b. U-Haul's Insurance - Personal property such as clothing does not get "damaged" while being transported by a U-Haul. This sounds like a bogus cost which U-Haul charged you because even personal property such as an appliance does not tend to get damaged by simply transporting it. If I am not mistaken, U-Haul supplies customers with heavy padded cloth which is placed around appliances, so the chances of damage to that category of personal property is next to nil, unless the driver is in an accident and the appliances are damaged in the accident. So, if appliances do not get damaged and clothing does not get damaged, the cost of this insurance sold to you by U-Haul borders on fraud. It is more likely that property will be stolen, rather than damaged. You should make a claim for your loss under this policy because their attempt to exclude loss from theft is highly irregular. I can almost guarantee that if you sued the insurance company for this exclusion, you might very wel get treble damages by including a count for "Bad Faith". This is a claim which is recognized generally as against insurance companies and if the Court finds that the insurance company acted in bad faith, it awards the Plaintiff punitive damages which are calculated as three times the amount of ordinary damages. So, if your ordinary damages were $5,000, punitive damages would be calculated as $15,000 for a total recovery of $20,000 ($5,000 + [$5,000 x 3 = $15,000] = $20,000).
3. With respect to La Quinta Hotel
Hotels which provide parking for their guests cannot escape liability that easily. Even with disclaimers, the Courts do not like to absolve hotels and motels of liability to their guests because the guest really does not have options of different places to park when staying at one of these hotels or motels and they pretty much have to parkin the hotel's parking lot. They are familiar with the degree of crime in their own areas and even if they clim they are not familiar, the law will charge them with knowledge because it is something that they should know as part of theiroperations as "InnKeepers" and they owe some degree of duty to their guests. If they do not want to be held liable for any loss sustained by a guest, they should have notices conspicuously posted in different areas of the parking lot, areas where the guest is most likely to see them, and it should post notices in big letters on the wall behind the front desk where guests are likely to see these notices when they register. The notices should not only contain disclaimer language, but should also advise the guest that there is a risk of theft if they park in the hotel's parking lot. A guest is not expected to know the level of crime in an area in which it is only passing through. The hotel has an affirmative duty to impart this knowledge to their guests so that the guest is able to make an informed decision on whether or not it should use the hotel's parking lot. Additionally, if the hotel has their security tape and might very well help in identifying the thieves, it should not give the guest a "song and dance" excuse that it must be requested by the police, especially since the hotel knows that the police will not request it if the value of the items stolen is less than $5,000.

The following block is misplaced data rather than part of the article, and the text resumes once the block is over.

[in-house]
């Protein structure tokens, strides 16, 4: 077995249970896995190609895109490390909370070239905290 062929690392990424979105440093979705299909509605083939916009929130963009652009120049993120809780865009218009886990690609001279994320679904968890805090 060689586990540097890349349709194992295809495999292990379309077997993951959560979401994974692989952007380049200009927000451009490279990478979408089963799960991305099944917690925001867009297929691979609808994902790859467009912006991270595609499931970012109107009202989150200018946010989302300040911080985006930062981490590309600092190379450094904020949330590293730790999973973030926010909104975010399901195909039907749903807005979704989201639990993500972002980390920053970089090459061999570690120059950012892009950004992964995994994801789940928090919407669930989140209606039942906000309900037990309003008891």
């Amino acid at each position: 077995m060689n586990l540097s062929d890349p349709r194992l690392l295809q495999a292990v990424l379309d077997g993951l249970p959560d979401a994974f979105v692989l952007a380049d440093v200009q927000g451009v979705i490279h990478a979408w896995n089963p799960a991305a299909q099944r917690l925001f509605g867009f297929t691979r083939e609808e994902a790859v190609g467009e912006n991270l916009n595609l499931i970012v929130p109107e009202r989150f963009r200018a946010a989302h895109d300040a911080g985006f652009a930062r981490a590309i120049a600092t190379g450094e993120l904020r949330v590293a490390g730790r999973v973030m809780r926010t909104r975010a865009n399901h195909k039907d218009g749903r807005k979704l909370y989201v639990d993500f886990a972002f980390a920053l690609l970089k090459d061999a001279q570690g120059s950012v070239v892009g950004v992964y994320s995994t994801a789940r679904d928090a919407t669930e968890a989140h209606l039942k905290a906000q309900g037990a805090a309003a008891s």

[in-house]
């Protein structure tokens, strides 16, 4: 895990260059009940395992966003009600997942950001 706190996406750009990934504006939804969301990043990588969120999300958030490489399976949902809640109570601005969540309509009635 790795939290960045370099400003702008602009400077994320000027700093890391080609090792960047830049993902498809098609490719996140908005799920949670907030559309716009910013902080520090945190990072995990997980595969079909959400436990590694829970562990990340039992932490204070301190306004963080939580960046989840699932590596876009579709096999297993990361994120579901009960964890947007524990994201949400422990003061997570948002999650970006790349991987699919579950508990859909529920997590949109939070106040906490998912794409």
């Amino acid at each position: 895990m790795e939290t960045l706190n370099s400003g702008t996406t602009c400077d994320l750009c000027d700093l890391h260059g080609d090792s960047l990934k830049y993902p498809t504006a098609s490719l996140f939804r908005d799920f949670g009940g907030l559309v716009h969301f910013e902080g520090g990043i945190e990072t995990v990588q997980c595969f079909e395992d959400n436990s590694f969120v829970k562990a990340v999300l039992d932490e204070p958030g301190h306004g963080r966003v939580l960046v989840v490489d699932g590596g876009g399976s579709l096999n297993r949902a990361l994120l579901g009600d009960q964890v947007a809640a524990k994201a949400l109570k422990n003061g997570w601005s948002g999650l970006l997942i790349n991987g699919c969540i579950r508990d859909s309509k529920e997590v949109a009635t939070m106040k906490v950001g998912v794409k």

I have serious doubts about the policy that the police do not investigate thefts where the value of the stolen items is less than $5,000. That pretty much is a form of discrimination against those individuals with less valuable items and favors individuals with more money because it caters to their income level, but not to those below a certain income level. That is definitely something that should be explored with a local Las Vegas Attorney. It is a form of denial of equal protection under the law as guaranteed by our United States Constitution.